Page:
What Your School Classroom Needs to be the Perfect Learning Environment
At the beginning of a new term, students will walk into the classroom feeling a wide range of emotions. They’ll be excited to make new friends, sad to be saying goodbye to summer, happy to see a few familiar faces and anxious about fitting in. Students who enter the room ready to learn will also be curious to see what they’ll be studying, and how you’ll be making that happen.
How and what you teach will come down to the syllabus you’re given, but you’ll still get to make it personal by coming up with your own lesson plans and activities. The materials and tools you have access to will also play a major rule. Making the Most of Summer Break
A quintessential summer experience for students and teachers alike is a few months spent lying in, taking trips, meeting with family and friends and generally working to recharge after another busy school year.
The school won’t necessarily be lying empty for all of this time, though! Many schools use this free time as an opportunity to refresh and revamp the premises, making it a better learning environment for the lucky students and teachers coming back in September.
Building a Culture of Happy Learners
In the classroom, your students will start establishing their own little community from the very first day. In this social learning environment, unspoken concepts of accountability, importance and acceptance will start to grow without anyone even realising it. If you’re able to identify it early on, it’s possible to steer this sense of community towards a mutual mission of education and enrichment.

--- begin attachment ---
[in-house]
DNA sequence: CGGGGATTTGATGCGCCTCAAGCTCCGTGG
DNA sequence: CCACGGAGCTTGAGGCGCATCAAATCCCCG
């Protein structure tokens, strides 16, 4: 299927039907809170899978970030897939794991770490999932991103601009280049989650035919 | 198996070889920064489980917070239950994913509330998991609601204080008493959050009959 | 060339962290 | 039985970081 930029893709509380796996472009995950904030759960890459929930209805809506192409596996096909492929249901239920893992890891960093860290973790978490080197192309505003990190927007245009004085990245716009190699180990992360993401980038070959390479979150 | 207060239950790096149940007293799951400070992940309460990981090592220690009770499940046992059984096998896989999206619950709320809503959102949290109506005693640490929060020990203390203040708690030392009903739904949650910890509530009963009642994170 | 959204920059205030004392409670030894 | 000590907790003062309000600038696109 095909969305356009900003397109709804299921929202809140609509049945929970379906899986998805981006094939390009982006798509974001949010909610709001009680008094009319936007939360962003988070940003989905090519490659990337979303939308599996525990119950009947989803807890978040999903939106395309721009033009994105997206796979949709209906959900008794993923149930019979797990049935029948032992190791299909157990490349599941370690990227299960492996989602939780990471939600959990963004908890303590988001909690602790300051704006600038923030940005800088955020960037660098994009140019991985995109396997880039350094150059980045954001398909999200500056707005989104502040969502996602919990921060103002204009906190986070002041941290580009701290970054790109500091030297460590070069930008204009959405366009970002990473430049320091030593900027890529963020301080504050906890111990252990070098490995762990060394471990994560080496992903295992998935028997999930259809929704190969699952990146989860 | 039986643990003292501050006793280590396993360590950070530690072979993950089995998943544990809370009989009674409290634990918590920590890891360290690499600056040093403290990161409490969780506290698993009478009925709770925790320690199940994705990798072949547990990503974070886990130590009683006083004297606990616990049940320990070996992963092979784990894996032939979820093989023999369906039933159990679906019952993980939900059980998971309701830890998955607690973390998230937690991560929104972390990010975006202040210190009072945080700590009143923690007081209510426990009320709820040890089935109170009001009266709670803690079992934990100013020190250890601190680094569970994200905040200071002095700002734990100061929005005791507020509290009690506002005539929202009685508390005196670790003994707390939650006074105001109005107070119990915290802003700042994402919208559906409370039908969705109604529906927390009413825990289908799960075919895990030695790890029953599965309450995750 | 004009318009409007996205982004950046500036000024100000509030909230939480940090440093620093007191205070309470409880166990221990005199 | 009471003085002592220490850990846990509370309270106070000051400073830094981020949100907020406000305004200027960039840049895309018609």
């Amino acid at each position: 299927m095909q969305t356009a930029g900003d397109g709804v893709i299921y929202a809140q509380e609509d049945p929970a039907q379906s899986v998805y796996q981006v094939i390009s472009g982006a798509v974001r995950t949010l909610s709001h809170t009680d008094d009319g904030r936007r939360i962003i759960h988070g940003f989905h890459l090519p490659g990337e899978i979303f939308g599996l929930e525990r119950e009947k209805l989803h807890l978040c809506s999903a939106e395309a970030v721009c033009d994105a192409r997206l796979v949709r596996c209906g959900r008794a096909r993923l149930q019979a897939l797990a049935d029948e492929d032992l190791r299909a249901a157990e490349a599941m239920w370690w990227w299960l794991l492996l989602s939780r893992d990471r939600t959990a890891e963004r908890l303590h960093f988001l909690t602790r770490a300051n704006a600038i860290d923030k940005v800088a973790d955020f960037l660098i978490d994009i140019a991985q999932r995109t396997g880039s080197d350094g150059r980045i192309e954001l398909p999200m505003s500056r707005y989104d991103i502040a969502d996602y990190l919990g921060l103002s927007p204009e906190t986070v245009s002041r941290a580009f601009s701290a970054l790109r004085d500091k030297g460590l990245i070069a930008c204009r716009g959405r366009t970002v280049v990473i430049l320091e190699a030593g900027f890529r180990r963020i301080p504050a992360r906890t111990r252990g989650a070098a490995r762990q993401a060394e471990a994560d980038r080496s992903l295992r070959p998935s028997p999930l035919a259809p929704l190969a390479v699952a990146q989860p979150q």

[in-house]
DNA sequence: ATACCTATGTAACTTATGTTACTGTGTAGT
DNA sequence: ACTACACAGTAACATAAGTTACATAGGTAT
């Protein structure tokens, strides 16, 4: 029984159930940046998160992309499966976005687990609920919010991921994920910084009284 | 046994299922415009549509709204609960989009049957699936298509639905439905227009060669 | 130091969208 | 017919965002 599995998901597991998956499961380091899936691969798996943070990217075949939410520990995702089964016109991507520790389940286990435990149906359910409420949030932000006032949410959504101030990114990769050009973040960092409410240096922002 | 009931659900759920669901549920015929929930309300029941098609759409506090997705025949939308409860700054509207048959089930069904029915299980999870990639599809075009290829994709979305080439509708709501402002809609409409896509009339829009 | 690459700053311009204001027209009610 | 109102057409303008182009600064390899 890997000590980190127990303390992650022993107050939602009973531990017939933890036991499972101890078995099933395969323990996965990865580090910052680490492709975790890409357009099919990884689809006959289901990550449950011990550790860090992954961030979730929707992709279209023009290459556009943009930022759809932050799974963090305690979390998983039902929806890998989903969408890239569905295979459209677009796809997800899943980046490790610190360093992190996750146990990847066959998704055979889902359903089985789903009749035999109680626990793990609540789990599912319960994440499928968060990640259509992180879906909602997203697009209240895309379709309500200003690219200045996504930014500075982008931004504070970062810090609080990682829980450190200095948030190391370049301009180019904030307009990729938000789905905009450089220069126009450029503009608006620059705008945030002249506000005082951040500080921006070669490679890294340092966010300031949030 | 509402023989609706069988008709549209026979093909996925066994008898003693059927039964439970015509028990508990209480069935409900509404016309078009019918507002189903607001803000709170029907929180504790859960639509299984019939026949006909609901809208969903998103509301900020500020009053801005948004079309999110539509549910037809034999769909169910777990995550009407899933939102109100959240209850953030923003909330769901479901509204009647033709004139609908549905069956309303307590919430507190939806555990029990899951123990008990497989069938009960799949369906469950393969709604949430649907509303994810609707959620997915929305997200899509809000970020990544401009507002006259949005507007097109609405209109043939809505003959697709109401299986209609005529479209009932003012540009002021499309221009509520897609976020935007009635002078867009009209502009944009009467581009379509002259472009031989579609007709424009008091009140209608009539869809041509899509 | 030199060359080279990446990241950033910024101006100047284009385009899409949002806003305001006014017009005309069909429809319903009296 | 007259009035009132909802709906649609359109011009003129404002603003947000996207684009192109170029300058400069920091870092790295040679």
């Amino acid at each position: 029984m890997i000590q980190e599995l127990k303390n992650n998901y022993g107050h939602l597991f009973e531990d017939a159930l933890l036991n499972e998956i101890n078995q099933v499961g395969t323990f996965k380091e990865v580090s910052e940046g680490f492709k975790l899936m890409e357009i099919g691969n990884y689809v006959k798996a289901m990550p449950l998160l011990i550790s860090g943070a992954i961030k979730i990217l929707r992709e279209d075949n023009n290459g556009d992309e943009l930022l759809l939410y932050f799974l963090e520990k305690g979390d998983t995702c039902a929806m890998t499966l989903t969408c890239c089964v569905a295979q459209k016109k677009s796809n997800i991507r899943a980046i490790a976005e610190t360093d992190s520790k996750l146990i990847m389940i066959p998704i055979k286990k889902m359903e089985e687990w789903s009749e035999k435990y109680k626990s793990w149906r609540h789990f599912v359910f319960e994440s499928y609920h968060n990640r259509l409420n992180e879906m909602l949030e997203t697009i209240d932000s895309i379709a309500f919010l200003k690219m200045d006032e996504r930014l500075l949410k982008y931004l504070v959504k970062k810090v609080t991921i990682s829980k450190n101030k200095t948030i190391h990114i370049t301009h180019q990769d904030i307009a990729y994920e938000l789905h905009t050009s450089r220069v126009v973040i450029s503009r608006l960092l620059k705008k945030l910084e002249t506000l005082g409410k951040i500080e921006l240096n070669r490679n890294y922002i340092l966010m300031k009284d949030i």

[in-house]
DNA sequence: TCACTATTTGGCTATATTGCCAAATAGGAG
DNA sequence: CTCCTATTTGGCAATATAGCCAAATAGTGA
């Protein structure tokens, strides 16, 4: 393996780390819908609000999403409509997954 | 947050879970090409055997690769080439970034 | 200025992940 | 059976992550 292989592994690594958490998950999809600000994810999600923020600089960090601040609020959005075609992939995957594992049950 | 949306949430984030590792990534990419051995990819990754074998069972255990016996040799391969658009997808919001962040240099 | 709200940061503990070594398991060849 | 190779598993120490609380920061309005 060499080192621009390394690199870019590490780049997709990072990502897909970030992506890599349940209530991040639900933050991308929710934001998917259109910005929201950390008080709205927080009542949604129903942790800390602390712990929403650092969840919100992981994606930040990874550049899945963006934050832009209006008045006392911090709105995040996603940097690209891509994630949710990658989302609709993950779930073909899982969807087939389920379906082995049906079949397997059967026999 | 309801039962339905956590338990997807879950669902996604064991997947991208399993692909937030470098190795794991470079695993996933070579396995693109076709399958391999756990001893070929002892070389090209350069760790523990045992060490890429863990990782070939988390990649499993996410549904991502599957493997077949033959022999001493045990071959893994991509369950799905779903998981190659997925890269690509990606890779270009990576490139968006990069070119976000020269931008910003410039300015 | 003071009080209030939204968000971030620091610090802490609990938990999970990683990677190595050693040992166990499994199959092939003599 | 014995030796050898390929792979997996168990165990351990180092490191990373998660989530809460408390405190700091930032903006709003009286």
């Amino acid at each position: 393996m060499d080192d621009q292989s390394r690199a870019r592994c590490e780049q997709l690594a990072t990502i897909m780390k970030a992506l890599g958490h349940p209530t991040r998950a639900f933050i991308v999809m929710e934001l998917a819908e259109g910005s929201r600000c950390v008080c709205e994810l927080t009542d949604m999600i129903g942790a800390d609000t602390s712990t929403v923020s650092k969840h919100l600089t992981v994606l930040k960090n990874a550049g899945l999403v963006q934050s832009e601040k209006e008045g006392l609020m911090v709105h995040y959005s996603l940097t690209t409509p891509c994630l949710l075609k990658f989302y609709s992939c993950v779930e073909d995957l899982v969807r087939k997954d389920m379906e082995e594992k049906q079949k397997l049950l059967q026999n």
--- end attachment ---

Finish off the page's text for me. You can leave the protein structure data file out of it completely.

Put simply, things like goals, achievements and acknowledgement can go a long way. If you post news of a student’s accomplishments on school notice boards, you tell them that they’re valued. Try encouraging your pupils to tell you about the sports and pastimes they keep outside of class, and to bring in any news clippings, certificates or photos they have. This is a fun way to make your classroom or school a space that’s personal to the students, and will remind them that taking an interest and caring about things is a worthwhile activity.
As all the important information related to classroom prospects and school events are pinned to it, the school notice board plays a very important role. If used in the right manner, it can prove to be an effective learning tool. Make your notice board appealing to your students by following the tips in our post on using notice boards in schools.
At any school or educational facility, fire safety is one of the number one concerns. Many schools are now investing in fire-resistant notice boards so that they can benefit from a notice board that won’t be badly affected by accidental fire damage or flames.
Magnetic whiteboards have quickly become popular amongst many students and teachers alike, and at this stage have been brought into use by every school. For the students who read from them and the teachers who write on them, their functional use and smooth surface comes in handy for all subjects. Learning can be fun, and whiteboards make that fun possible.